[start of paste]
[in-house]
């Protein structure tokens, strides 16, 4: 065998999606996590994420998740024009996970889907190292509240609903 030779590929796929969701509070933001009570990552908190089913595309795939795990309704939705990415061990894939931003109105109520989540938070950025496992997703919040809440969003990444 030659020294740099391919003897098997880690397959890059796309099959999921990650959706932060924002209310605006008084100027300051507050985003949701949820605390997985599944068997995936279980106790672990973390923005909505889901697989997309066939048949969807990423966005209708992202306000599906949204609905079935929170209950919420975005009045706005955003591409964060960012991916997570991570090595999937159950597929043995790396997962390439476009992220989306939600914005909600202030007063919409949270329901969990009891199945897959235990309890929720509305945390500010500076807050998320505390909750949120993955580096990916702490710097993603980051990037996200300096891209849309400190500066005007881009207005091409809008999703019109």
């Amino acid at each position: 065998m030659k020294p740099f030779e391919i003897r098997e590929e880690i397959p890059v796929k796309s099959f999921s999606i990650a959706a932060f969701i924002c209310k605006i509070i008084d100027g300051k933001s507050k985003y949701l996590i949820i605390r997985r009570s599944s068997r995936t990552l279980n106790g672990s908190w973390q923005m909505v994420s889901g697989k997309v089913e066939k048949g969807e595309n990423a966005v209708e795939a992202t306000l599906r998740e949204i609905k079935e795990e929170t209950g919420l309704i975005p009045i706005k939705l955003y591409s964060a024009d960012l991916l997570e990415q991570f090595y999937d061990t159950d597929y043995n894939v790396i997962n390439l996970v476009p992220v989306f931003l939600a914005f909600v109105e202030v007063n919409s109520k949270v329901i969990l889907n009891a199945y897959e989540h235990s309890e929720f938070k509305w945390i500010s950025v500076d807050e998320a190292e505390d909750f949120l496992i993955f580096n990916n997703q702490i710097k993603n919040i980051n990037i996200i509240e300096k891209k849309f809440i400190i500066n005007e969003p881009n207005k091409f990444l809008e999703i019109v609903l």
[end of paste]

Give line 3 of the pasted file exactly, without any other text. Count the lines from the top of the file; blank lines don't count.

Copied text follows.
């Amino acid at each position: 065998m030659k020294p740099f030779e391919i003897r098997e590929e880690i397959p890059v796929k796309s099959f999921s999606i990650a959706a932060f969701i924002c209310k605006i509070i008084d100027g300051k933001s507050k985003y949701l996590i949820i605390r997985r009570s599944s068997r995936t990552l279980n106790g672990s908190w973390q923005m909505v994420s889901g697989k997309v089913e066939k048949g969807e595309n990423a966005v209708e795939a992202t306000l599906r998740e949204i609905k079935e795990e929170t209950g919420l309704i975005p009045i706005k939705l955003y591409s964060a024009d960012l991916l997570e990415q991570f090595y999937d061990t159950d597929y043995n894939v790396i997962n390439l996970v476009p992220v989306f931003l939600a914005f909600v109105e202030v007063n919409s109520k949270v329901i969990l889907n009891a199945y897959e989540h235990s309890e929720f938070k509305w945390i500010s950025v500076d807050e998320a190292e505390d909750f949120l496992i993955f580096n990916n997703q702490i710097k993603n919040i980051n990037i996200i509240e300096k891209k849309f809440i400190i500066n005007e969003p881009n207005k091409f990444l809008e999703i019109v609903l």